Arts and CultureDIYMusic

The Bay Area’s Roaming Musical Instrument Lending Library

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All images courtesy of Lucie Duffort

There is a guy who wanders the Bay Area in a tricked-out truck handing out musical instruments like some kind of Pied Piper in a pinstripe vest.

His name is Jason Cool. (Yes, it is.) His project is called the Musical Instrument Library.

I met Cool for the first time mid-2018, at the Berkeley World Music Festival, where his truck-turned-stage extended out into the street. It was covered in oriental rugs and small stools, beanbag poufs and percussion instruments. There were children playing music up there, and adults too. Cool was at the center, a smiling dude with long blonde dreadlocks. He first played sitar and then handed it off, passing through the small crowd of new musicians, trading out instruments and teaching percussion parts.

He comes, of course, from Sonoma County. The Musical Instrument library is his baby, and he was there to bring it to the public.

As of now, the MIL is a customized box truck, with instruments lining the walls: violins, sitar, electric guitars, mandolins, bouzouki, banjos, cellos, flutes, trumpets, djembes, bells and tambourines… The truck comes out for all kinds of events across the Bay Area. It makes stops at schools for workshops on sound and instrument building, and is present every other Sunday at the Sebastopol Farmer’s Market. Cool wants everyone to play and encourages people to walk up off the street and try anything.

The MIL is really an instrument lending library. You come in, get a library card, make a $20 donation, choose an instrument, sign a form, and take the instrument home for two weeks. If you want, you can extend for a full month.

The instrument can be returned to the truck at another event, to People’s Music in Sebastopol, or Lark in the Morning in Berkeley.

Cool’s goal is for anyone to have real access to instruments (a sliding scale is available for lower income families), to get their hands on something and experience it without a heavy fee.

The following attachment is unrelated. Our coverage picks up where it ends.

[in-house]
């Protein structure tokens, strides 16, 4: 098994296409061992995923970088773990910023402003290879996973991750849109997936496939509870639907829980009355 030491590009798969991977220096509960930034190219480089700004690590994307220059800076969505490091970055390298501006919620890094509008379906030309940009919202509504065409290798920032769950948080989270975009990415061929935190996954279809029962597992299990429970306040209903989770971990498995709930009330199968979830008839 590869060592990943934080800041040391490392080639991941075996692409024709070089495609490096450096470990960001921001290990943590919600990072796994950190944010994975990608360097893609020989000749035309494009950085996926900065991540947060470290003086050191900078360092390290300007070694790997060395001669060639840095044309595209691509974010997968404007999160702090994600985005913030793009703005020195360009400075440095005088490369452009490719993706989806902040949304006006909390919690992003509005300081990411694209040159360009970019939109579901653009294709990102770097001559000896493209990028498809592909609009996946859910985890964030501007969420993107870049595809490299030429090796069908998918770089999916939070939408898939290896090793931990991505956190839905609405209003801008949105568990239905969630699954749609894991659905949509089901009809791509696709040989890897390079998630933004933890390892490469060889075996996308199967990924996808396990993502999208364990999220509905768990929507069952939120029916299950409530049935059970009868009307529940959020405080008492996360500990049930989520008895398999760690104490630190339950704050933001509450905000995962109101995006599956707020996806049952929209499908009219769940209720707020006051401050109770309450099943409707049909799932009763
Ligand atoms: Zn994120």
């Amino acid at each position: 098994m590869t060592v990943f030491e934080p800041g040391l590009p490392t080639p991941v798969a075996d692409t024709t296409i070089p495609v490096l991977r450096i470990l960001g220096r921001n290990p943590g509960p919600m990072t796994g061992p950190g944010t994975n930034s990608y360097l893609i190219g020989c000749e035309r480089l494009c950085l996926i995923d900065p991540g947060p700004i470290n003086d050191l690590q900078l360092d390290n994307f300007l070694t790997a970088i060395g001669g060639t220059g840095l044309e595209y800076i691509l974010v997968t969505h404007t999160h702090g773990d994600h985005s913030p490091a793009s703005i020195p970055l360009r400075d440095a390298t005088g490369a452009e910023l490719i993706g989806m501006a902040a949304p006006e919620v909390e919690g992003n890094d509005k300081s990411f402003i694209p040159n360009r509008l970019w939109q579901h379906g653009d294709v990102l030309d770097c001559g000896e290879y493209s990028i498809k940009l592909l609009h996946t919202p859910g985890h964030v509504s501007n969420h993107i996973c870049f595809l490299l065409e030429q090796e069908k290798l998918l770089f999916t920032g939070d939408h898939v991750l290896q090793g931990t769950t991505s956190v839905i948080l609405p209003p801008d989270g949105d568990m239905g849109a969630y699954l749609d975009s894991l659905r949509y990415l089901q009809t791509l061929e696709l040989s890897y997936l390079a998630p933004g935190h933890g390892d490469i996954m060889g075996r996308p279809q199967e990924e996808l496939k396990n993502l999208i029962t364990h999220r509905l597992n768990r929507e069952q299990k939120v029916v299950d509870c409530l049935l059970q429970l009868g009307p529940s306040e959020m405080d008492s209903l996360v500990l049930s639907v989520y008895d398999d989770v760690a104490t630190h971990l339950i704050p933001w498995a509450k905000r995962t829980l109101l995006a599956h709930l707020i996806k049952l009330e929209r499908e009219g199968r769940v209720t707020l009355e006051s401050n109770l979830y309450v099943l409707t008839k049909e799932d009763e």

He and his partner in life and library travel regularly to collect instruments, make friends, and learn. Most recently, they went to thirteen different countries, including Turkey and India.

“Learning the culture behind the music is essential,” Cool insists, “but so is simply sharing and making your own connection. In the Bay Area, we have someone from every background, and to be able to embrace different kinds of music is great, but playing is better.”

If you want your kids (or yourself) to mess around and discover or deepen a love for music, this is a pretty good way to go. You can take out a sitar for a week, decide it was cool but you really want to try a banjo. Lose interest? Move on to clarinet. Or tablas. Or upright bass.

The array of instruments available is truly impressive. Cool can give basic education on all of them, and point you towards a teacher if you want to go farther. If you were to fall in love, you would want to invest in a more sophisticated instrument and lessons, but this window into discovering music is unique, at least in the Bay Area.

The truck has been in action for around three years now. Ultimately, Cool would like to run a brick and mortar library/museum, with a room for each country or tradition. “The world under one roof.” Lofty goals, but he is devoted, and nothing brings people together like access to new toys and good music.

You can find a full list of instruments, as well as plans for going out and about into the community, on the Musical Instrument Library website. Take a look, we need more musicians.

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Lucie Duffort

Lucie Duffort

Lucie Blue Duffort is an SF native who regularly swings back to her Parisian heartland. A word nerd and songstress, she can also be found behind bars and in front of high school students, sneaking outdated slang back into daily parlance over carefully measuring cocktails and vocab quizzes.